Choosing the Best Marine Radio
Living is easy in the Summertime, and having reliable communication when on the water will help ensure that your days are safe and worry-free. A marine radio is a vital piece of safety equipment for every boat, and you have options when it comes to choosing the best marine radio for your circumstances – and a lot of questions to answer. Do you need a fixed mount radio, or will a handheld model be a better choice? How important is GPS? Are marine radios waterproof? Fortunately, our team is here to teach you about your options when it comes to radio styles and features, and to help you determine the best marine radio for you.
What are the different types of marine radios?
There are two main types of marine radios: fixed mount and handheld. A fixed mount radio includes a base station with a screen and a separate corded microphone. This type of radio is wired directly to your boat's distribution circuit or battery and should be mounted in a location where it's easy to access and easy to see the screen, but which doesn't interfere with your view of other systems. Your fixed marine radio will also need an antenna, which should be mounted at the highest location possible, away from electrical equipment; see our marine accessories for VHF antennas and other items.
A handheld marine radio is one single piece and looks more like a walkie talkie. Like a mounted radio, it operates on the VHF band, but it has an antenna built in.
Deciding which style is the best marine radio for you will depend on your boat, your location, and other factors. Mounted radios require more power and cannot be moved around the boat; they also need a separate antenna for effective long-distance communication. When installed correctly, however, a fixed mount radio has excellent range – essential in an emergency situation in the open water. Handheld radios are portable, but they have a battery that must be kept charged and may not be able to transmit a signal quite as far as a fixed mount radio. That said, a handheld radio is carried with you and can be a lifesaver. Look for a radio that's water resistant and able to float so that it's easy to find and can still be used if it ends up in the water – with or without you. This type of radio is not dependent on power from your boat's battery, and it can also better pinpoint your exact location via GPS and Digital Selective Calling (DSC) if you are separated from your boat.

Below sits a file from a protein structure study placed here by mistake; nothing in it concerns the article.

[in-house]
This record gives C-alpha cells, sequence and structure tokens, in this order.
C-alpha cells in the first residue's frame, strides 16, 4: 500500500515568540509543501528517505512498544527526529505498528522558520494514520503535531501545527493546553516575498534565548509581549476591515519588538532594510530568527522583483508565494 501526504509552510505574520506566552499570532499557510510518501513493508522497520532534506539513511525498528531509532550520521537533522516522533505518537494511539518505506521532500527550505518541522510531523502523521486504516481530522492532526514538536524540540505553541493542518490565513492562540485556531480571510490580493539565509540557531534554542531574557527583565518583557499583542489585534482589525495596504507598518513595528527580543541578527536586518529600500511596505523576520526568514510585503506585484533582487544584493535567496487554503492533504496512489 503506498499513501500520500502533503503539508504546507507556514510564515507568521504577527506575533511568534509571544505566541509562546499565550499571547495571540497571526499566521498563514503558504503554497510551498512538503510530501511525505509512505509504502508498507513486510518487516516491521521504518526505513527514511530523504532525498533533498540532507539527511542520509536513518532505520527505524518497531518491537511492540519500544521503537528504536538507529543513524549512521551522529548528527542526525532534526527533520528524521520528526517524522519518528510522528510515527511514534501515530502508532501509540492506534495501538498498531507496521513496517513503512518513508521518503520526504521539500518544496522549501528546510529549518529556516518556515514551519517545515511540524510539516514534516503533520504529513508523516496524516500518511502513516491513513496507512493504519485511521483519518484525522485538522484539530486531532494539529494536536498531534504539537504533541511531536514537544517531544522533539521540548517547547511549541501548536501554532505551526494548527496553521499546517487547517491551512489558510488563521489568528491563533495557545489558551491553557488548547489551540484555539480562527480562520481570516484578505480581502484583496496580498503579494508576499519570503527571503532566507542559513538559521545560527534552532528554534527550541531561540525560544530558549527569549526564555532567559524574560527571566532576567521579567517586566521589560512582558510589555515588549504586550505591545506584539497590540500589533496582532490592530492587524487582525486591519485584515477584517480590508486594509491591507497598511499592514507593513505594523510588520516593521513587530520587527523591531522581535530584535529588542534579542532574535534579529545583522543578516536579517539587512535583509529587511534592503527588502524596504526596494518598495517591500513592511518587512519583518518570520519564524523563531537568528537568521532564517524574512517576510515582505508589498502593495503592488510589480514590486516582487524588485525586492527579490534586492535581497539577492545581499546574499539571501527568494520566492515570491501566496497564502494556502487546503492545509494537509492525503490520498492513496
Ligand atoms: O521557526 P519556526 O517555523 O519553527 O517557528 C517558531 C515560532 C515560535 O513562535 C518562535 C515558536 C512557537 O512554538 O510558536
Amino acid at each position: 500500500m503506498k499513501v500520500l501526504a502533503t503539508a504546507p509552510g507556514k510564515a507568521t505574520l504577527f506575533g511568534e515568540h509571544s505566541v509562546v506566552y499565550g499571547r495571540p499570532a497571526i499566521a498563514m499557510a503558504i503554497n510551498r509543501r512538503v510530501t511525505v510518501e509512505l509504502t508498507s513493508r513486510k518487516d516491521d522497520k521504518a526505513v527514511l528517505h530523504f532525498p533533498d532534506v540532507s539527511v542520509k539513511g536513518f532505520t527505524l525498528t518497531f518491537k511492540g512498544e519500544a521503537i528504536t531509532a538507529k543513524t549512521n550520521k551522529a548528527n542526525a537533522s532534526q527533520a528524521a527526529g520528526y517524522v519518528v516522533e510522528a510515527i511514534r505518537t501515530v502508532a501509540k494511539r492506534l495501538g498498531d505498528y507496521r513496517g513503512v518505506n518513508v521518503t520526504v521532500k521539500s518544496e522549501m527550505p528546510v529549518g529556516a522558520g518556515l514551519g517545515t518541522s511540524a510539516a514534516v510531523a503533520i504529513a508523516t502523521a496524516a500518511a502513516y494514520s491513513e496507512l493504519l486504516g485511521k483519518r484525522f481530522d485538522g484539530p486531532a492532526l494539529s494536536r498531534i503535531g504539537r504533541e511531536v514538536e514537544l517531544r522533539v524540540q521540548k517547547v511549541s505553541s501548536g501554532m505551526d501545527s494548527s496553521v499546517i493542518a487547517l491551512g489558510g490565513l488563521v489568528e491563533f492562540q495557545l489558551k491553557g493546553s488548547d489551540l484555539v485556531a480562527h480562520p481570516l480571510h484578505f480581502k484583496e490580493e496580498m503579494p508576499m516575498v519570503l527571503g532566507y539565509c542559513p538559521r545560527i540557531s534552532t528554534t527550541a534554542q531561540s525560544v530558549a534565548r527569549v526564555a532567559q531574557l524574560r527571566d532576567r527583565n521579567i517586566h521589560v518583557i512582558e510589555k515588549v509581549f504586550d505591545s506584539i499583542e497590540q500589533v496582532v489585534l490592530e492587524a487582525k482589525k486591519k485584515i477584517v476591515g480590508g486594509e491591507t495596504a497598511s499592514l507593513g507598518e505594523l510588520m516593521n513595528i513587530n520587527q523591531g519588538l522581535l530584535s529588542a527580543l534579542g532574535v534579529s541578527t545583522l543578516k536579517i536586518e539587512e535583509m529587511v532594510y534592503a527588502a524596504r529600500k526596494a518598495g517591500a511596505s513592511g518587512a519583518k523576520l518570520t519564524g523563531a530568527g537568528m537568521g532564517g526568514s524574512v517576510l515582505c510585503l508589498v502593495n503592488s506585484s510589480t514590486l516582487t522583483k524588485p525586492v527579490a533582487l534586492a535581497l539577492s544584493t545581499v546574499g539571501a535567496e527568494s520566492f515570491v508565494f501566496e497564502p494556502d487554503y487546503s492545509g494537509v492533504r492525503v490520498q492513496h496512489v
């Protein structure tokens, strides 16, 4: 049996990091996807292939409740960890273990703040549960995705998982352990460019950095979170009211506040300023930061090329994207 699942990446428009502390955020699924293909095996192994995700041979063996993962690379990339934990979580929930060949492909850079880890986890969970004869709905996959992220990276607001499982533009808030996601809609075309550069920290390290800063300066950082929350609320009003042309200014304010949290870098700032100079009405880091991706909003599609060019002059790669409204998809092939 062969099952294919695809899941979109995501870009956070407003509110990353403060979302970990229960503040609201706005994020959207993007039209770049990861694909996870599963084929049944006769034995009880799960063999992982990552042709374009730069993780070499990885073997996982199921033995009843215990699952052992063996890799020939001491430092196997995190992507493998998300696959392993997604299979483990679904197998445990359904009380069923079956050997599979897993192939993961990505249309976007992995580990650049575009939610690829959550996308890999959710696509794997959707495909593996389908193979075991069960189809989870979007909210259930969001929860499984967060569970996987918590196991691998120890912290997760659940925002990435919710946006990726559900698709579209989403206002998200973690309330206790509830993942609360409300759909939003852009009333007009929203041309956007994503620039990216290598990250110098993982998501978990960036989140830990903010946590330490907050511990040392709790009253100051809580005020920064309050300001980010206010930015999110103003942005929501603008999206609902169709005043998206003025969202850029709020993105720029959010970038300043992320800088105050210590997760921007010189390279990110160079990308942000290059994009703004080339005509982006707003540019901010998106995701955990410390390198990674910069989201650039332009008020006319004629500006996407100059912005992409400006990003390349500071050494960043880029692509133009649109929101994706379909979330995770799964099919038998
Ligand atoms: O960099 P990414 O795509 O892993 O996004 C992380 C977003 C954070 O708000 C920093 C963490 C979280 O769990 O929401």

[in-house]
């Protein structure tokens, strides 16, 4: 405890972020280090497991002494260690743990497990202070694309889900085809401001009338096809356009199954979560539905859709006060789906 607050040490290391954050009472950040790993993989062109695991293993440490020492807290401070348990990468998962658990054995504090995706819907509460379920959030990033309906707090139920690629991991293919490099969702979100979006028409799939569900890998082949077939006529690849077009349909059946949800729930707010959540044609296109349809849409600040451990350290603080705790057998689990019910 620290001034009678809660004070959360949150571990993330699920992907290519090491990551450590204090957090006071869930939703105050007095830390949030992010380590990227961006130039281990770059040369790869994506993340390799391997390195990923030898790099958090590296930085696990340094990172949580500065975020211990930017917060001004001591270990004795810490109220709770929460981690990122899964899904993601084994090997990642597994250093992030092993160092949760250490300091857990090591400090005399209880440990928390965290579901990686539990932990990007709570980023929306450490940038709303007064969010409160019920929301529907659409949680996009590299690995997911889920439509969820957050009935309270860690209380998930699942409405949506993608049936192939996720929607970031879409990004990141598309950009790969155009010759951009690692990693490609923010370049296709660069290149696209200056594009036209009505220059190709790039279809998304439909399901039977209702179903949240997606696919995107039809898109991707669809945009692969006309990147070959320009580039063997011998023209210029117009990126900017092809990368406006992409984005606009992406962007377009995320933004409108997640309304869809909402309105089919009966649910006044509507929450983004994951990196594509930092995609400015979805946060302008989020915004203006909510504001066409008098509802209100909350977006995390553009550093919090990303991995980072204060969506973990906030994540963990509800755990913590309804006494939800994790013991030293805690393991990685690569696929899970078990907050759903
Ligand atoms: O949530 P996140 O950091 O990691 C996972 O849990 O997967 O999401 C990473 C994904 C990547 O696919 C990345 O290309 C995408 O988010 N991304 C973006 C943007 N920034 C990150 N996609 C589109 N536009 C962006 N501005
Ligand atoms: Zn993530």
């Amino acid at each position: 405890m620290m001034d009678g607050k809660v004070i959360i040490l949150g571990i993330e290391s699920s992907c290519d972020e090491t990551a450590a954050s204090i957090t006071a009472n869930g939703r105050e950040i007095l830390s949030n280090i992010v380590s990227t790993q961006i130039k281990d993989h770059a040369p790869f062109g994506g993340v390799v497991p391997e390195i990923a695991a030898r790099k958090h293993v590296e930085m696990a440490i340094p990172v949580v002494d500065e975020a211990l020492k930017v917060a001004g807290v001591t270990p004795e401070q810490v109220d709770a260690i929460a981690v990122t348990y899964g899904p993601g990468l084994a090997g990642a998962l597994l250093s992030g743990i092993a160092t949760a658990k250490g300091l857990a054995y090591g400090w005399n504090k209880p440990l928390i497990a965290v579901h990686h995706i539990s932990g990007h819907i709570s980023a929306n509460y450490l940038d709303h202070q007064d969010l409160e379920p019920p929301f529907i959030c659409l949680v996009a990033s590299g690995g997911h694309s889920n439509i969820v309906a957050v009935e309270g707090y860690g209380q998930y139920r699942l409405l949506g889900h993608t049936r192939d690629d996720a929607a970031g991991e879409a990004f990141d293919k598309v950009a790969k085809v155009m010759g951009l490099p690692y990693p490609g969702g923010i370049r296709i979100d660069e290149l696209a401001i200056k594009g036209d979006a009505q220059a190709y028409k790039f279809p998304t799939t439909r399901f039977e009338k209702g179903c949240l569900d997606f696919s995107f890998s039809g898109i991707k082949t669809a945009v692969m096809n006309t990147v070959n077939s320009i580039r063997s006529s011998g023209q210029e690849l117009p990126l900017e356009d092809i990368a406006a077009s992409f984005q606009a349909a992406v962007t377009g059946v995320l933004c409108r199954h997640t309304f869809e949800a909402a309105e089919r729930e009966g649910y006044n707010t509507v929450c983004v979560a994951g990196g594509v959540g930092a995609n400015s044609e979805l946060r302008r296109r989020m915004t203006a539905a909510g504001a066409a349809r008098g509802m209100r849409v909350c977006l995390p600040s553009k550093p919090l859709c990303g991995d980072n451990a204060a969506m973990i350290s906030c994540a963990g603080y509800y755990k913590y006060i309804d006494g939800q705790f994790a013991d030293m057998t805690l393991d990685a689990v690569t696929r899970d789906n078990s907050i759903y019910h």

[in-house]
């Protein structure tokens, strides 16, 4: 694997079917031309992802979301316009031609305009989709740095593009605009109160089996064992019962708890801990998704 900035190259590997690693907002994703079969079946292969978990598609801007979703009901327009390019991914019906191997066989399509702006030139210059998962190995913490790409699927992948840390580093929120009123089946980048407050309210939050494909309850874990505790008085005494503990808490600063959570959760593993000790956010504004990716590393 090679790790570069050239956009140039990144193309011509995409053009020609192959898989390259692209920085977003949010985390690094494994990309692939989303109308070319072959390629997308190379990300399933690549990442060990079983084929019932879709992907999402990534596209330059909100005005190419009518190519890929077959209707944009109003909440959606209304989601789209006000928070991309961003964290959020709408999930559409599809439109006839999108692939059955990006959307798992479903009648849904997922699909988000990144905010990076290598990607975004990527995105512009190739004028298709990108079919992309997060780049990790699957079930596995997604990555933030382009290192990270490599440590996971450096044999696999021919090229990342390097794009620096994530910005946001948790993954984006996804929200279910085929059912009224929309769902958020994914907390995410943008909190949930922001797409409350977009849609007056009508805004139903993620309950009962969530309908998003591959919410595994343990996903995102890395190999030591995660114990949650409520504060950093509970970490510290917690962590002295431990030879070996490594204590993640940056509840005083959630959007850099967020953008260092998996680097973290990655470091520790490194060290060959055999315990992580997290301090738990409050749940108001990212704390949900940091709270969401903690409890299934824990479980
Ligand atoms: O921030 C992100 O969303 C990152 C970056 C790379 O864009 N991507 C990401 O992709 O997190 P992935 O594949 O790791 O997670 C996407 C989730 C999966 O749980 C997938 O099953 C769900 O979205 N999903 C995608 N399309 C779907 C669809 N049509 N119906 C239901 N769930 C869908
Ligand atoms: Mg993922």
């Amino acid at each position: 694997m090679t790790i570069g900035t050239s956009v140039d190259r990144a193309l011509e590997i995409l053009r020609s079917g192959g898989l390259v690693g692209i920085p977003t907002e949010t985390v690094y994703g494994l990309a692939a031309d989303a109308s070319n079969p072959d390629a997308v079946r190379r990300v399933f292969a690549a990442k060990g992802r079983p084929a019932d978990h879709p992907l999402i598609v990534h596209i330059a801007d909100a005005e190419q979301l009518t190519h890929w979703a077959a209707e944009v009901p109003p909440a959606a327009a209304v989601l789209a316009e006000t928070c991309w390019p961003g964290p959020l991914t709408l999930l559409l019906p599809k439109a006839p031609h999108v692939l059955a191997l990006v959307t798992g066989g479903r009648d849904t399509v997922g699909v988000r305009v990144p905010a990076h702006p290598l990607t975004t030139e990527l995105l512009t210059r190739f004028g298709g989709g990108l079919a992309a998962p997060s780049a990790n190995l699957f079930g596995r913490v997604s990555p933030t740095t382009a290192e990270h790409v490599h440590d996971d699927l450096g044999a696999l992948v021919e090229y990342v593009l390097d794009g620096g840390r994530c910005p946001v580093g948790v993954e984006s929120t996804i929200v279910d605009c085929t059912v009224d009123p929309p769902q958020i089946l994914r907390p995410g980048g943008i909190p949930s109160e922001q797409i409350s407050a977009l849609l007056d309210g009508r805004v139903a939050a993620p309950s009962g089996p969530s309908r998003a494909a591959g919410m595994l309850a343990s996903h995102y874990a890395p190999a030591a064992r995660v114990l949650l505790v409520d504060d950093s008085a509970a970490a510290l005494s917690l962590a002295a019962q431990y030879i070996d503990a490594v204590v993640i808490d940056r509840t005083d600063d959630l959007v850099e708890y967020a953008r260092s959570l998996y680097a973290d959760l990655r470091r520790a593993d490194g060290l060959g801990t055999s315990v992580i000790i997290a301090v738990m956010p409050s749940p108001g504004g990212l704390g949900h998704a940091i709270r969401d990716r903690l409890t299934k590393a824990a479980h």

Are marine radios waterproof?
All Cobra marine radios are fully submersible and waterproof. While it's a good idea to install a fixed mount marine radio in a relatively dry location, these radios will still work even when underwater. Our handheld marine radios also float, so you can find them quickly if they fall in the water.
How far can a marine radio transmit?
The VHF signals transmitted by a marine radio travel in a straight line, so how far a marine radio can transmit depends on its power, plus its antenna length, height, gain, and tuning. Transmit powers up to 25 watts are allowed on mounted marine radios, which equals a distance of somewhere between 20 and 80 miles, depending on the type of boat, where the antenna is mounted, and who the radio is communicating with (another boat or a well-equipped shore station). A 5-watt handheld marine radio can transmit approximately 20 miles to a well-equipped shore station or 7 miles to another handheld radio.
Do I need a VHF marine radio license?
According to the FCC, you do not need a VHF marine radio license to use a radio on a recreational or pleasure craft operating in the United States. If your radio has DSC capability – which all Cobra marine radios provide – you must obtain a maritime mobile service identity (MMSI) number and program it into your radio before you transmit using this service. DSC operates like a "mayday" button, automatically broadcasting a distress call with your location (if you're using GPS) to nearby vessels.
Can I use a marine radio on land?
While any VHF marine radio can transmit to a well-equipped shore station, they cannot be used on land without a marine utility station license and a ship station license. The FCC does permit limited use of marine radios on land near areas of boating activity when communicating with an offshore vessel.